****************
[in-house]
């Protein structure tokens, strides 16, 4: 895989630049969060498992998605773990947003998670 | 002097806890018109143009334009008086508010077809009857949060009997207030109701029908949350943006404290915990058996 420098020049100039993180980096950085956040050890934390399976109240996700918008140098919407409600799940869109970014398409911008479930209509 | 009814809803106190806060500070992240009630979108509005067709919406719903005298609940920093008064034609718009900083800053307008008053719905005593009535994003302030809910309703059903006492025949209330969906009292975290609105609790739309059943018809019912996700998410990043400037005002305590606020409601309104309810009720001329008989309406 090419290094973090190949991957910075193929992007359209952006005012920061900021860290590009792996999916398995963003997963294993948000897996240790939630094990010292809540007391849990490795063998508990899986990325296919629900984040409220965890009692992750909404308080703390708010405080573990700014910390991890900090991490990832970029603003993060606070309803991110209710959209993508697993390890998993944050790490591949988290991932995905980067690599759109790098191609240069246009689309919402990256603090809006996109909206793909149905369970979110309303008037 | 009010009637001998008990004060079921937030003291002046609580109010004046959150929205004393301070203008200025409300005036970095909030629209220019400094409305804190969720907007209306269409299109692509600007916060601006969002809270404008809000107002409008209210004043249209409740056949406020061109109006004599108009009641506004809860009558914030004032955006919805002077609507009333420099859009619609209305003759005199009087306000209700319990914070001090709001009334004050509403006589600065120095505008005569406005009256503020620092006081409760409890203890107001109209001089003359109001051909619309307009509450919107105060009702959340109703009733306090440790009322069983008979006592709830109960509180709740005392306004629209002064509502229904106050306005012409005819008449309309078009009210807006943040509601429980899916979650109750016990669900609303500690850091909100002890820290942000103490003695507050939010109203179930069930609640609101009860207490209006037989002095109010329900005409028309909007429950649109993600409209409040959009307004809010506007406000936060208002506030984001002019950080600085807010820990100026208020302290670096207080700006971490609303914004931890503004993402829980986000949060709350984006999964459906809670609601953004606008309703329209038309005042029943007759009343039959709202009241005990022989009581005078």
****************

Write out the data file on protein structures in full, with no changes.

[in-house]
């Protein structure tokens, strides 16, 4: 895989630049969060498992998605773990947003998670 | 002097806890018109143009334009008086508010077809009857949060009997207030109701029908949350943006404290915990058996 420098020049100039993180980096950085956040050890934390399976109240996700918008140098919407409600799940869109970014398409911008479930209509 | 009814809803106190806060500070992240009630979108509005067709919406719903005298609940920093008064034609718009900083800053307008008053719905005593009535994003302030809910309703059903006492025949209330969906009292975290609105609790739309059943018809019912996700998410990043400037005002305590606020409601309104309810009720001329008989309406 090419290094973090190949991957910075193929992007359209952006005012920061900021860290590009792996999916398995963003997963294993948000897996240790939630094990010292809540007391849990490795063998508990899986990325296919629900984040409220965890009692992750909404308080703390708010405080573990700014910390991890900090991490990832970029603003993060606070309803991110209710959209993508697993390890998993944050790490591949988290991932995905980067690599759109790098191609240069246009689309919402990256603090809006996109909206793909149905369970979110309303008037 | 009010009637001998008990004060079921937030003291002046609580109010004046959150929205004393301070203008200025409300005036970095909030629209220019400094409305804190969720907007209306269409299109692509600007916060601006969002809270404008809000107002409008209210004043249209409740056949406020061109109006004599108009009641506004809860009558914030004032955006919805002077609507009333420099859009619609209305003759005199009087306000209700319990914070001090709001009334004050509403006589600065120095505008005569406005009256503020620092006081409760409890203890107001109209001089003359109001051909619309307009509450919107105060009702959340109703009733306090440790009322069983008979006592709830109960509180709740005392306004629209002064509502229904106050306005012409005819008449309309078009009210807006943040509601429980899916979650109750016990669900609303500690850091909100002890820290942000103490003695507050939010109203179930069930609640609101009860207490209006037989002095109010329900005409028309909007429950649109993600409209409040959009307004809010506007406000936060208002506030984001002019950080600085807010820990100026208020302290670096207080700006971490609303914004931890503004993402829980986000949060709350984006999964459906809670609601953004606008309703329209038309005042029943007759009343039959709202009241005990022989009581005078």